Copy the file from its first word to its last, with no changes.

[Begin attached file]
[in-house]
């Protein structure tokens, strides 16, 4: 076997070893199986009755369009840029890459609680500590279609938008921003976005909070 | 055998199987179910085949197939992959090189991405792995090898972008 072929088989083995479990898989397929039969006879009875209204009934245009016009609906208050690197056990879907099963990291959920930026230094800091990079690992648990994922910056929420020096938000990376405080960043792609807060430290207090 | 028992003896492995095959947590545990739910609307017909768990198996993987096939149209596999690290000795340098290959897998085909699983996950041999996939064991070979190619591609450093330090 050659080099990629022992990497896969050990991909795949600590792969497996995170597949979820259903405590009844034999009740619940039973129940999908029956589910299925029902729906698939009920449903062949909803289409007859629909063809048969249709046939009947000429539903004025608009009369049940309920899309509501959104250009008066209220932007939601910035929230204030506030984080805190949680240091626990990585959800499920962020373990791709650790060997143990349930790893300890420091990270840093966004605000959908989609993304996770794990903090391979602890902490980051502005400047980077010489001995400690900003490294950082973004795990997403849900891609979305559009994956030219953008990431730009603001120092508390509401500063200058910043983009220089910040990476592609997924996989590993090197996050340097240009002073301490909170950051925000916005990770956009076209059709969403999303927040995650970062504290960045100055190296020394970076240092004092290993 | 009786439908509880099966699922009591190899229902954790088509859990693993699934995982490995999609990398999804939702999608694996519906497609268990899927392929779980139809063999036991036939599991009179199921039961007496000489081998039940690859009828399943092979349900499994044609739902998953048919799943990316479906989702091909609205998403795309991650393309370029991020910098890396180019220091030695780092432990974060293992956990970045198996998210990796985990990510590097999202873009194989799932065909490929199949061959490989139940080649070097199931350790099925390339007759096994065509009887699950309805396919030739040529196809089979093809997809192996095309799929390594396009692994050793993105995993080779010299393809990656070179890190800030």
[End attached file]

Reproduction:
[in-house]
């Protein structure tokens, strides 16, 4: 076997070893199986009755369009840029890459609680500590279609938008921003976005909070 | 055998199987179910085949197939992959090189991405792995090898972008 072929088989083995479990898989397929039969006879009875209204009934245009016009609906208050690197056990879907099963990291959920930026230094800091990079690992648990994922910056929420020096938000990376405080960043792609807060430290207090 | 028992003896492995095959947590545990739910609307017909768990198996993987096939149209596999690290000795340098290959897998085909699983996950041999996939064991070979190619591609450093330090 050659080099990629022992990497896969050990991909795949600590792969497996995170597949979820259903405590009844034999009740619940039973129940999908029956589910299925029902729906698939009920449903062949909803289409007859629909063809048969249709046939009947000429539903004025608009009369049940309920899309509501959104250009008066209220932007939601910035929230204030506030984080805190949680240091626990990585959800499920962020373990791709650790060997143990349930790893300890420091990270840093966004605000959908989609993304996770794990903090391979602890902490980051502005400047980077010489001995400690900003490294950082973004795990997403849900891609979305559009994956030219953008990431730009603001120092508390509401500063200058910043983009220089910040990476592609997924996989590993090197996050340097240009002073301490909170950051925000916005990770956009076209059709969403999303927040995650970062504290960045100055190296020394970076240092004092290993 | 009786439908509880099966699922009591190899229902954790088509859990693993699934995982490995999609990398999804939702999608694996519906497609268990899927392929779980139809063999036991036939599991009179199921039961007496000489081998039940690859009828399943092979349900499994044609739902998953048919799943990316479906989702091909609205998403795309991650393309370029991020910098890396180019220091030695780092432990974060293992956990970045198996998210990796985990990510590097999202873009194989799932065909490929199949061959490989139940080649070097199931350790099925390339007759096994065509009887699950309805396919030739040529196809089979093809997809192996095309799929390594396009692994050793993105995993080779010299393809990656070179890190800030």